Geologists have discovered a new and potentially dangerous volcano in central Colombia.
The volcano was discovered in the northeastern part of the Caldas province, concealed in the jungle-covered hills outside the village of Florencia. The crater rim and lava domes are covered in lush vegetation, allowing the volcano’s slopes blend in almost perfectly with its surroundings.
For this reason the volcano was named “El Escondido”, or The Hidden One, by its discoverers, a team from the Colombian Geological Survey (SCG).
El Escondido is a pyroclastic ring – a ring formed by the hardened remains of ash and lava that once flowed from the erupting volcano like an avalanche – that stretches about 2km wide.
The SCG team, led by geologist Maria Luisa Monsalve, are unsure about the volcano’s age and when its last eruption occurred – Mansalve says that data from past eruptions could imply that El Escondido last blew up more than 30,000 years ago. But at the crater’s rim, the scientists identified pumice rock deposits about 8m thick. The size of the pumice indicates that the volcano could pose a threat to the surrounding area in Caldas – the deposits are much larger than the rock deposits from the most explosive volcano in the country, Machin, roughly 250km south of El Escondido.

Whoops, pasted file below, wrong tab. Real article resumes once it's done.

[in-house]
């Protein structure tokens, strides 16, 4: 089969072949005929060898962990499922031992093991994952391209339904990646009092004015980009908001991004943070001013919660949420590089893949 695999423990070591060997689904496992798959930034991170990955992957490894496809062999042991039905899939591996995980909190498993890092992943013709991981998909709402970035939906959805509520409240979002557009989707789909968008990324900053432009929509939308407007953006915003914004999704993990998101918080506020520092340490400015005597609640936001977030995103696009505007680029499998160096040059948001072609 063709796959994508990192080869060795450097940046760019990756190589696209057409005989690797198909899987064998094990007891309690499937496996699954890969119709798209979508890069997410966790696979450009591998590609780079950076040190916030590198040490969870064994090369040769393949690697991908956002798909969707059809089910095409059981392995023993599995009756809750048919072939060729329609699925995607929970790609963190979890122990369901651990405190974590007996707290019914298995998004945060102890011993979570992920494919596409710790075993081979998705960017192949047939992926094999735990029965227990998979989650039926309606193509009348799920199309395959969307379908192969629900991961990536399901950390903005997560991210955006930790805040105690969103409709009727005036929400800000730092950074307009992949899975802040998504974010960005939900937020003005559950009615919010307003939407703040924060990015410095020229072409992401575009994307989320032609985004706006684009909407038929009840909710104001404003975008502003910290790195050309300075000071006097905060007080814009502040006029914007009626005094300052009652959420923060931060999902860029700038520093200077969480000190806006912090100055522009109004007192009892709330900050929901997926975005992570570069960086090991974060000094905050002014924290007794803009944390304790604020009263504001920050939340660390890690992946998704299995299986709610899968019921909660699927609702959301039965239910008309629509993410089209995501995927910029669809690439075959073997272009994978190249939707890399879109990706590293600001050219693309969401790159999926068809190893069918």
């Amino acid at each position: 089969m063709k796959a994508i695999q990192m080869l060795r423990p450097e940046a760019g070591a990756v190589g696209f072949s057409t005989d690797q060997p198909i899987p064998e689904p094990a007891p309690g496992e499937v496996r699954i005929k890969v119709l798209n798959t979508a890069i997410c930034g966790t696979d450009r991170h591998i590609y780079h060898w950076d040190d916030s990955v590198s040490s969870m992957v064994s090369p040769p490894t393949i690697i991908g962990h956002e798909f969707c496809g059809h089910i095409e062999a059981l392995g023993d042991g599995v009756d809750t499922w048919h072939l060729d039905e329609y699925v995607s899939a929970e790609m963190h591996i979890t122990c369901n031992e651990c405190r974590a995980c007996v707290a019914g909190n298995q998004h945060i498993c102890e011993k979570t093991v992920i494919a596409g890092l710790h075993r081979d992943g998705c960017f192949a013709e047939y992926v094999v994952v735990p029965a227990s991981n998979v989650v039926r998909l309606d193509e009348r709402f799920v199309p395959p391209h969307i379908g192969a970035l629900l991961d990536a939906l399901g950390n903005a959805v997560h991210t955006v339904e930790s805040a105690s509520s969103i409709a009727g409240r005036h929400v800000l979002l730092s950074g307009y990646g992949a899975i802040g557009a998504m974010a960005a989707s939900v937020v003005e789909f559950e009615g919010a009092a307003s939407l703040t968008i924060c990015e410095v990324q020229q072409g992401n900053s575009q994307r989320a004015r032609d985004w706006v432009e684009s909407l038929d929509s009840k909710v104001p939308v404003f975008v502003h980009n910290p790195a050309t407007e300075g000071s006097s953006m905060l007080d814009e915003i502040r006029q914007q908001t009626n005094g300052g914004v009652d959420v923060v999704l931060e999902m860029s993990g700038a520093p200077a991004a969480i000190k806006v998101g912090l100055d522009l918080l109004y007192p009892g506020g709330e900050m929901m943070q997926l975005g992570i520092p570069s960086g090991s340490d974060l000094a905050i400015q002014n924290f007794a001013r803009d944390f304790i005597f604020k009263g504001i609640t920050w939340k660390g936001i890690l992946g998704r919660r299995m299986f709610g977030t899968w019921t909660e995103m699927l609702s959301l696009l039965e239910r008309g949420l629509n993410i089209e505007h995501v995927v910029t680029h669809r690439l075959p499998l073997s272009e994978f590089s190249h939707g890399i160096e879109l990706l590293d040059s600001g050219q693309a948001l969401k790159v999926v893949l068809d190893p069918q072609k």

The residents within El Escondido’s reach are not currently in danger, though should remain cautious of any possible warning signs of an impending volcanic eruption such as earthquakes or gas emissions from local hot springs. But Monsalve pointed out that hot springs can exist long after a volcano is active, so more research on The Hidden One will need to be done.
Megan Toomey is a freelance journalist based in Melbourne.
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